For instance: The first century people were made to burned incense to Caesar’s statue in an act of emperor worship. This action looks something like the image of the beast symbolism. Therefore, the preterists speculate, they are the same.
Here’s the problem. This methodology requires a historical event with which to compare the symbolism. Without the event, it would be impossible to know the meaning of the symbolism. So anyone living before the event took place is at a distinct disadvantage, wholly unable to comprehend the warning contained in the book. An unknowable warning is no warning at all.
Their retort might be: The early Christians had some other way to resolve Revelation’s symbolisms, of which we are currently unaware. This kind of explanation lacks credibility. If the decryption of Revelation’s symbolisms were based upon early Christian culture or spirituality, then we, possessing enough knowledge of both, should be able to resolve the symbolisms through the same. Nonetheless, there is nothing in their culture or spirituality applicable or adequate to solve the symbolisms.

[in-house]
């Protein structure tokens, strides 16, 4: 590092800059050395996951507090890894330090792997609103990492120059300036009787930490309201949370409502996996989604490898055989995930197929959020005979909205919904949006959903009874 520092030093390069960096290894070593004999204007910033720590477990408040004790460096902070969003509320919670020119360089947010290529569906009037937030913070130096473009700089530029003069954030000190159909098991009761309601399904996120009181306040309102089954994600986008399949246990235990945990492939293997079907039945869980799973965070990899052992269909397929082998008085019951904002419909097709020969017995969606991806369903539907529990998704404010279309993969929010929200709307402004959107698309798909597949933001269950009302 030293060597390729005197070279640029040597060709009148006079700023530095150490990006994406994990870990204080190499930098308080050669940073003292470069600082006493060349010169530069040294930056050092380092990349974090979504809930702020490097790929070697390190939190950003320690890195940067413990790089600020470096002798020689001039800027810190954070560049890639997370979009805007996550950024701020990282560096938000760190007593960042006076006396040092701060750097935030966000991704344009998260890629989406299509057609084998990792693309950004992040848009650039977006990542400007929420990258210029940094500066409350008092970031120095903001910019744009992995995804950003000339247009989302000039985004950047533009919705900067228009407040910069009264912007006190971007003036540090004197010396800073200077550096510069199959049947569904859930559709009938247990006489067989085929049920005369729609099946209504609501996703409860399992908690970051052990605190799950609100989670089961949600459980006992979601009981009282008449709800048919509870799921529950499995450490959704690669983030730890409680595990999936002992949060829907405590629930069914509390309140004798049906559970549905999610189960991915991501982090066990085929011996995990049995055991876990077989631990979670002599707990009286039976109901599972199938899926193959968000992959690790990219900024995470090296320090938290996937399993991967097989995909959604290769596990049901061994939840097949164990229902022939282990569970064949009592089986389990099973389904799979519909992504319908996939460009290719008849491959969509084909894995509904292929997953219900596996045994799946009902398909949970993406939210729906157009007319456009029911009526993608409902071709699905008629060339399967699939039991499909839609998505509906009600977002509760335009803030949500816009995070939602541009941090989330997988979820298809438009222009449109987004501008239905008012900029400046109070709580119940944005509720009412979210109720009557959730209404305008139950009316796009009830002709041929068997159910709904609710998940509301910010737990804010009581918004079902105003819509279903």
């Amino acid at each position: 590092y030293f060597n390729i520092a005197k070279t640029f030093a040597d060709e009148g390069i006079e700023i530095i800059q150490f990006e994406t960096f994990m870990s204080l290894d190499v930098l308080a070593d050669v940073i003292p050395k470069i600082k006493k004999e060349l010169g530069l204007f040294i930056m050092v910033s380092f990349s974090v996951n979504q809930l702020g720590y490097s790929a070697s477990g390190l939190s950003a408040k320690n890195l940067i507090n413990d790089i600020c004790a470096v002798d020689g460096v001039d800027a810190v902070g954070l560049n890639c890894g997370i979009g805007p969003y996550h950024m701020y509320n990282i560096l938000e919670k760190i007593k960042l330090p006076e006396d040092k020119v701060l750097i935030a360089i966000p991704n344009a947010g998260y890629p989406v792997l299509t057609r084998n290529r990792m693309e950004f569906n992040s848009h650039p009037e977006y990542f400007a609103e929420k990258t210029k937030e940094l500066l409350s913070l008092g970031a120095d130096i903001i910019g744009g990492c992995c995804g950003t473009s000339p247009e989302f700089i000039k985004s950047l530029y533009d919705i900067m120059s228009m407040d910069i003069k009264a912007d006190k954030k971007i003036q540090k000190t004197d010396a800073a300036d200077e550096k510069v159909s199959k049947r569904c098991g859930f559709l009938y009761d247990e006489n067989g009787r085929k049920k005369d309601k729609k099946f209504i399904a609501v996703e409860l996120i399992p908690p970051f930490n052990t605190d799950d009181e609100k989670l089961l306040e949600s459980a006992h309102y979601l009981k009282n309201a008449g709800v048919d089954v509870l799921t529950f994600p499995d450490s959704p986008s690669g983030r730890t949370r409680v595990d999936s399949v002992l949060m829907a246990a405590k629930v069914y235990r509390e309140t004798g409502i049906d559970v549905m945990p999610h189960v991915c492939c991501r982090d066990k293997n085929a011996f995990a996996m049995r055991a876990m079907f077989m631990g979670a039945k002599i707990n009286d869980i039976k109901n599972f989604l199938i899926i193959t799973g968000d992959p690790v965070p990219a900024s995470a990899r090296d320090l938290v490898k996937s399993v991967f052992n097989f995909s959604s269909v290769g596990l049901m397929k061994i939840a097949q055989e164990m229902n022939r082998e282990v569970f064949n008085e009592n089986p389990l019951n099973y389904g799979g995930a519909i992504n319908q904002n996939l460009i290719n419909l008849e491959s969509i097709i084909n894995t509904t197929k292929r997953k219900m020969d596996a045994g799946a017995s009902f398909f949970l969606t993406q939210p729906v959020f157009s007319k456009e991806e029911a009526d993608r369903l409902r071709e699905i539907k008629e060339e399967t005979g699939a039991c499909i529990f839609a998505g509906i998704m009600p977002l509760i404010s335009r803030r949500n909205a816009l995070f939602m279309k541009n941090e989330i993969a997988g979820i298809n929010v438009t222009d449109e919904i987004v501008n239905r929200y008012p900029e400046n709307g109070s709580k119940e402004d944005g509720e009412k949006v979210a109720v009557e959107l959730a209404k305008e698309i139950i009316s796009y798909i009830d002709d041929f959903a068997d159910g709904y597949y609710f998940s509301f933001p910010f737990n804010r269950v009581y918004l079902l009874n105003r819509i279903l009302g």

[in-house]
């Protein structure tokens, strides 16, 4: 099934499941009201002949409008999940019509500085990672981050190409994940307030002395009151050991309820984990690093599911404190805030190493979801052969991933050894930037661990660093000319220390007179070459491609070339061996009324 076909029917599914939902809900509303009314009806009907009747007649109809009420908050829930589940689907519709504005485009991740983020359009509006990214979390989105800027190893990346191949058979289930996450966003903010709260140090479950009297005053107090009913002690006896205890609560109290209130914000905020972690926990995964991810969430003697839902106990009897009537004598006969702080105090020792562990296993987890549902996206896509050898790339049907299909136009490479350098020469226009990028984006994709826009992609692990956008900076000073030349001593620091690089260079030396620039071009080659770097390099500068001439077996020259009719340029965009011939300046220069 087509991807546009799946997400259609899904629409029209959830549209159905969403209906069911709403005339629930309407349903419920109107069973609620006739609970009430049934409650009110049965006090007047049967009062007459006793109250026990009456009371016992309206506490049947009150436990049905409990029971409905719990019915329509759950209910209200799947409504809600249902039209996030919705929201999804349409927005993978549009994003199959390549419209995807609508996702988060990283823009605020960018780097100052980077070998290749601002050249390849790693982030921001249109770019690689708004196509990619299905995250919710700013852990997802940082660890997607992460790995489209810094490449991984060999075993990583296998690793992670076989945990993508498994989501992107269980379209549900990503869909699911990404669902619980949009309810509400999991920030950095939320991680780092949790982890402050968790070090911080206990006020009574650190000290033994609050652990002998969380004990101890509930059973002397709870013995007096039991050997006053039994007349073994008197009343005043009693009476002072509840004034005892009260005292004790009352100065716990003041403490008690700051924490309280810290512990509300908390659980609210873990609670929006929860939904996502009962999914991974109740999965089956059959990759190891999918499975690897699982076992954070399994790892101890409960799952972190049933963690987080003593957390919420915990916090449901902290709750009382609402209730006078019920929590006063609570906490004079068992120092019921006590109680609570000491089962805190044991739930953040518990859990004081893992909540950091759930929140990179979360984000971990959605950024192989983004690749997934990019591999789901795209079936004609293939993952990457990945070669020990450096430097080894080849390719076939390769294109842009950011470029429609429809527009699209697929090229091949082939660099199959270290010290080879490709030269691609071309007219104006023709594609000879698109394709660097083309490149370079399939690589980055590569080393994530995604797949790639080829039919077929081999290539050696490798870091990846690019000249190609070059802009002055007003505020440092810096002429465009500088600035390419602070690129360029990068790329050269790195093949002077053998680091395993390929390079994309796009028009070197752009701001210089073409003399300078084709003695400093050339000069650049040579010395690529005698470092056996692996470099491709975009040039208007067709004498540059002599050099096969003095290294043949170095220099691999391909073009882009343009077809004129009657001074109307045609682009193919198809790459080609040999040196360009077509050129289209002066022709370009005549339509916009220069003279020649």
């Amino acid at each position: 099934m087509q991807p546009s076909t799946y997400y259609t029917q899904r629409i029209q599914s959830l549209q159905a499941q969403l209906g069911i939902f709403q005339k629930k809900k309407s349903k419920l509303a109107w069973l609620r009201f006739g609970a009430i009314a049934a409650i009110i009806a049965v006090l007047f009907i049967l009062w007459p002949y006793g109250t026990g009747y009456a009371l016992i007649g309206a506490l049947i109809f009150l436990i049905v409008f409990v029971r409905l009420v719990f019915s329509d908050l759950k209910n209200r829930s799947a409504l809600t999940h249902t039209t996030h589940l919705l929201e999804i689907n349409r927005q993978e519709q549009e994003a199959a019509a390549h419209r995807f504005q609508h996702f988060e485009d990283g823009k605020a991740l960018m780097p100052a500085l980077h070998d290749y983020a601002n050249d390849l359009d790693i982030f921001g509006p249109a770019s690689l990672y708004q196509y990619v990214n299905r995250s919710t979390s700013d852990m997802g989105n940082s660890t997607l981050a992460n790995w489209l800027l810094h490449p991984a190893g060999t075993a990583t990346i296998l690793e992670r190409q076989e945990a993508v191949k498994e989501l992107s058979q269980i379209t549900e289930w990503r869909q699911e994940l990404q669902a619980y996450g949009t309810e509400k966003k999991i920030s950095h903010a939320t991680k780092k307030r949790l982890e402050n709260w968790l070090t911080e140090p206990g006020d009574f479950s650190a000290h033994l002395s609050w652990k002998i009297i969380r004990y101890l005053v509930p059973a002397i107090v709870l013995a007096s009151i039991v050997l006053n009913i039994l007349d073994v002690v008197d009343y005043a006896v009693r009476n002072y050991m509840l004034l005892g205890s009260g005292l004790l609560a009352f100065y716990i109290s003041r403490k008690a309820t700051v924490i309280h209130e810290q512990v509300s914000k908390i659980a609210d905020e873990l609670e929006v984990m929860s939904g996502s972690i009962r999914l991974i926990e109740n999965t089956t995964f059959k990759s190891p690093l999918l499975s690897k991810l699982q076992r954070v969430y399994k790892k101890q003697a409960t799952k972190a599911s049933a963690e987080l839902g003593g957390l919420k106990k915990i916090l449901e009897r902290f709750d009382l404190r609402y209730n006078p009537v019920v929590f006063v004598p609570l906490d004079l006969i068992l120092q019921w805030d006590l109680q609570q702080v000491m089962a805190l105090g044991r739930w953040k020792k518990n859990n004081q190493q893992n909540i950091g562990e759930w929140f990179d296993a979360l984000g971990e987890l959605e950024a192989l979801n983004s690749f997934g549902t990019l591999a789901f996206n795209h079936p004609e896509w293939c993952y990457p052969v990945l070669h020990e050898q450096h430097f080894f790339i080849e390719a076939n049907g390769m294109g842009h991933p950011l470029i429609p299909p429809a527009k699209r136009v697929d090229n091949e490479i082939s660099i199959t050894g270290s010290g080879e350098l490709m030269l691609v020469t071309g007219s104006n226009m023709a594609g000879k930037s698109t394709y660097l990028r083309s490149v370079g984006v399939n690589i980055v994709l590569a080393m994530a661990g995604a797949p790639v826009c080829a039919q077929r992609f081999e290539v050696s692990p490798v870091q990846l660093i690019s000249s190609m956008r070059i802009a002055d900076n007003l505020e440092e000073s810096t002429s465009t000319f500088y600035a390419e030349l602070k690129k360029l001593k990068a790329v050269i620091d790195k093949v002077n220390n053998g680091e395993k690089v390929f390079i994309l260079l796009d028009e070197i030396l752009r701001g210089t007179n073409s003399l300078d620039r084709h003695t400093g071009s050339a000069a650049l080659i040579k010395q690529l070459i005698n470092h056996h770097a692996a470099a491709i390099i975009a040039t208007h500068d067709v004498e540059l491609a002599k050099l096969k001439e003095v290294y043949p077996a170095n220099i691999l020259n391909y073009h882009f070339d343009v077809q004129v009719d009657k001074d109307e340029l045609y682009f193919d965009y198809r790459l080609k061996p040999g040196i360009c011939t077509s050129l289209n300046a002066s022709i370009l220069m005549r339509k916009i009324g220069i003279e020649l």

In addition, preterism has not and cannot solve a number of Revelation’s more difficult symbolisms, such as the ten horns and seven heads, the locus with their tails, fire from heaven, 666, the thousand-year reign of Christ, and others. This is like a guide declaring full knowledge of the Rocky Mountains without ever actually having visited Colorado, Idaho, Montana, or Wyoming. The view that cannot solve all is not trustworthy to solve a few and declare fullness of knowledge.
Preterism stands on such shaky logic, it seems to me the motivation for believing the view must come from a desire to answer futurism and millennialism. This is not a good basis for believing anything. In fighting one heretical doctrine, men have inadvertently created another. This is unacceptable.
In that this view of Revelation comes into direct conflict with other biblical passages, particularly Paul and Peter’s descriptions of the second coming and the day of resurrection (2 Peter 3, 2 Thess 2, and 1 Thess 4), it should be dismissed out of hand.